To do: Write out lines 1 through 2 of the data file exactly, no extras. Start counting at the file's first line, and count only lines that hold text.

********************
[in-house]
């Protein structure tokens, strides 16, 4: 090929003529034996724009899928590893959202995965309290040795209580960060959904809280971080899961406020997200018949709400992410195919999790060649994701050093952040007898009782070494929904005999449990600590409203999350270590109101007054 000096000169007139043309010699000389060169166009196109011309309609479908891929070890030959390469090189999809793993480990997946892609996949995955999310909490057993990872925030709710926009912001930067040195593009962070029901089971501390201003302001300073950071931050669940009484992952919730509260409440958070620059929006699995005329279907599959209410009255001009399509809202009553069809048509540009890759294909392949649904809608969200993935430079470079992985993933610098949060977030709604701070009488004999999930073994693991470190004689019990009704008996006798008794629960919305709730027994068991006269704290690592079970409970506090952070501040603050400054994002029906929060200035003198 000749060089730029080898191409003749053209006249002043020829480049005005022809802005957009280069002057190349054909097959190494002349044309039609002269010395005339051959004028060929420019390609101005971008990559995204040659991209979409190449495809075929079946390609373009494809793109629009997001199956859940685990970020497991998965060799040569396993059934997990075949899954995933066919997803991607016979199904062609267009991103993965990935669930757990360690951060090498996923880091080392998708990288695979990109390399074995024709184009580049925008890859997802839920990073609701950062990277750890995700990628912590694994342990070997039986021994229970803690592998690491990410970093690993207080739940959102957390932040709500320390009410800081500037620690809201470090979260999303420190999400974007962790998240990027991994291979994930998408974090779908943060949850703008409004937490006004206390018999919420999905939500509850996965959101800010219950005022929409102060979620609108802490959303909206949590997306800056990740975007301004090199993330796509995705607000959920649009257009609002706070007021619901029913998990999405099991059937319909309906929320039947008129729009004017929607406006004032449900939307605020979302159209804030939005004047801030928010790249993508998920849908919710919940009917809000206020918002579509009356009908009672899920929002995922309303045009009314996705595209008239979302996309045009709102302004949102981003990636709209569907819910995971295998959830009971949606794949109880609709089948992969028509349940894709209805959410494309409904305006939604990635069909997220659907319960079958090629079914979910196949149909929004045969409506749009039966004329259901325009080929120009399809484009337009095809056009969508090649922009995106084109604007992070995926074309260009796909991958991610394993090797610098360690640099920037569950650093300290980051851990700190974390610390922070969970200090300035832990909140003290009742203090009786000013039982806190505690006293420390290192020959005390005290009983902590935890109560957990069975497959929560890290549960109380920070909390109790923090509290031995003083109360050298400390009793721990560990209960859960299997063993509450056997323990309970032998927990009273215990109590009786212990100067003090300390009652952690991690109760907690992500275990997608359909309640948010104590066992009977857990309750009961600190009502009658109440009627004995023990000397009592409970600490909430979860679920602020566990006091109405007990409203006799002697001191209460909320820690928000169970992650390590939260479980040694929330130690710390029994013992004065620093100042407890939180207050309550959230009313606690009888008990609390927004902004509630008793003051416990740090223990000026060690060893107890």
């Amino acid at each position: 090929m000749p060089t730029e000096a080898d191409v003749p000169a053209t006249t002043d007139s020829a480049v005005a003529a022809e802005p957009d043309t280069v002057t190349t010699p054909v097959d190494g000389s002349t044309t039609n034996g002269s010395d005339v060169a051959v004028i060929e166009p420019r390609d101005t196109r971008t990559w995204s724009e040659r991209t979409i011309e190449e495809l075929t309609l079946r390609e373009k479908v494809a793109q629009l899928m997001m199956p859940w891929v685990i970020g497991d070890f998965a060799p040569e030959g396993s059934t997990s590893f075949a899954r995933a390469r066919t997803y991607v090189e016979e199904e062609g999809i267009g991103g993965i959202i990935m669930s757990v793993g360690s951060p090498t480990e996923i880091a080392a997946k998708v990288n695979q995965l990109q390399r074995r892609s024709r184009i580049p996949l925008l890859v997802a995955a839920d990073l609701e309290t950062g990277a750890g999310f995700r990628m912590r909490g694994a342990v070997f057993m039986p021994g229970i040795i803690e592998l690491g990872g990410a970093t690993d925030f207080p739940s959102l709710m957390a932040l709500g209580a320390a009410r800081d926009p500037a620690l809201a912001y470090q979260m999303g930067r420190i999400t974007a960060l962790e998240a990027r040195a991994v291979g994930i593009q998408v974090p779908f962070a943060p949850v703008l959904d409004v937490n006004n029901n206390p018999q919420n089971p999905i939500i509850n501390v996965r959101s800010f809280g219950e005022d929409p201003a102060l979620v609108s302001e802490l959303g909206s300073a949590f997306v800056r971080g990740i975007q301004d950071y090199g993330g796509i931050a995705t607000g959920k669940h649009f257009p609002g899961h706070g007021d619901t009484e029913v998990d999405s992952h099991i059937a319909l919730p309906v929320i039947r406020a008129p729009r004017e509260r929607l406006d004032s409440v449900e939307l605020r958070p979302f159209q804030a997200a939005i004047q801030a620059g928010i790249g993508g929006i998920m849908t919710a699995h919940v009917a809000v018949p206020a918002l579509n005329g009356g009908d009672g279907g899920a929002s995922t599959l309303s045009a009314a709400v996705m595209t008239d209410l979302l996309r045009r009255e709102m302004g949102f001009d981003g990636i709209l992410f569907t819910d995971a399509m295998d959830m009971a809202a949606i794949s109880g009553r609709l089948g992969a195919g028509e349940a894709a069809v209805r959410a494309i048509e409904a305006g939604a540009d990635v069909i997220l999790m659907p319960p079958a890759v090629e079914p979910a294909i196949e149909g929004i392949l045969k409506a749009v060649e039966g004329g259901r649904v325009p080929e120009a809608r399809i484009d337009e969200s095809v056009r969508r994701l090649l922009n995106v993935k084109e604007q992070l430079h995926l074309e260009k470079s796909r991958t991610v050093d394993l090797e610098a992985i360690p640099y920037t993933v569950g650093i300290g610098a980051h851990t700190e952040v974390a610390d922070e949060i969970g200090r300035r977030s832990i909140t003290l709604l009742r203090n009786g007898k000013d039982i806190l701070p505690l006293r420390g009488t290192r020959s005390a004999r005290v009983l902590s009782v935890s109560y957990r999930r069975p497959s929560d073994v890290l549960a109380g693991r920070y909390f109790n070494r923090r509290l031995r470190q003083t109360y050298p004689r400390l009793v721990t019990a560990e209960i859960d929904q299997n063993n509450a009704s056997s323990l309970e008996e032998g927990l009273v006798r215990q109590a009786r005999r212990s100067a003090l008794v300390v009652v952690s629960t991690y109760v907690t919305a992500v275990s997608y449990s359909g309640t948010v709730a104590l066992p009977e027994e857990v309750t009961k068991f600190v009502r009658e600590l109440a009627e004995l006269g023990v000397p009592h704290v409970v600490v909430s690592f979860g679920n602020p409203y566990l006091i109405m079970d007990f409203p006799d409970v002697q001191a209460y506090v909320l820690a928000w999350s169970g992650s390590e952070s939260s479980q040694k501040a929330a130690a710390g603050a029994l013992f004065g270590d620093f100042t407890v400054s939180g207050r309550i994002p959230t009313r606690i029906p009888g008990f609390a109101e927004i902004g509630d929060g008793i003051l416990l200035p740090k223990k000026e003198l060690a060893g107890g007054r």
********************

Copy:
[in-house]
């Protein structure tokens, strides 16, 4: 090929003529034996724009899928590893959202995965309290040795209580960060959904809280971080899961406020997200018949709400992410195919999790060649994701050093952040007898009782070494929904005999449990600590409203999350270590109101007054 000096000169007139043309010699000389060169166009196109011309309609479908891929070890030959390469090189999809793993480990997946892609996949995955999310909490057993990872925030709710926009912001930067040195593009962070029901089971501390201003302001300073950071931050669940009484992952919730509260409440958070620059929006699995005329279907599959209410009255001009399509809202009553069809048509540009890759294909392949649904809608969200993935430079470079992985993933610098949060977030709604701070009488004999999930073994693991470190004689019990009704008996006798008794629960919305709730027994068991006269704290690592079970409970506090952070501040603050400054994002029906929060200035003198 000749060089730029080898191409003749053209006249002043020829480049005005022809802005957009280069002057190349054909097959190494002349044309039609002269010395005339051959004028060929420019390609101005971008990559995204040659991209979409190449495809075929079946390609373009494809793109629009997001199956859940685990970020497991998965060799040569396993059934997990075949899954995933066919997803991607016979199904062609267009991103993965990935669930757990360690951060090498996923880091080392998708990288695979990109390399074995024709184009580049925008890859997802839920990073609701950062990277750890995700990628912590694994342990070997039986021994229970803690592998690491990410970093690993207080739940959102957390932040709500320390009410800081500037620690809201470090979260999303420190999400974007962790998240990027991994291979994930998408974090779908943060949850703008409004937490006004206390018999919420999905939500509850996965959101800010219950005022929409102060979620609108802490959303909206949590997306800056990740975007301004090199993330796509995705607000959920649009257009609002706070007021619901029913998990999405099991059937319909309906929320039947008129729009004017929607406006004032449900939307605020979302159209804030939005004047801030928010790249993508998920849908919710919940009917809000206020918002579509009356009908009672899920929002995922309303045009009314996705595209008239979302996309045009709102302004949102981003990636709209569907819910995971295998959830009971949606794949109880609709089948992969028509349940894709209805959410494309409904305006939604990635069909997220659907319960079958090629079914979910196949149909929004045969409506749009039966004329259901325009080929120009399809484009337009095809056009969508090649922009995106084109604007992070995926074309260009796909991958991610394993090797610098360690640099920037569950650093300290980051851990700190974390610390922070969970200090300035832990909140003290009742203090009786000013039982806190505690006293420390290192020959005390005290009983902590935890109560957990069975497959929560890290549960109380920070909390109790923090509290031995003083109360050298400390009793721990560990209960859960299997063993509450056997323990309970032998927990009273215990109590009786212990100067003090300390009652952690991690109760907690992500275990997608359909309640948010104590066992009977857990309750009961600190009502009658109440009627004995023990000397009592409970600490909430979860679920602020566990006091109405007990409203006799002697001191209460909320820690928000169970992650390590939260479980040694929330130690710390029994013992004065620093100042407890939180207050309550959230009313606690009888008990609390927004902004509630008793003051416990740090223990000026060690060893107890």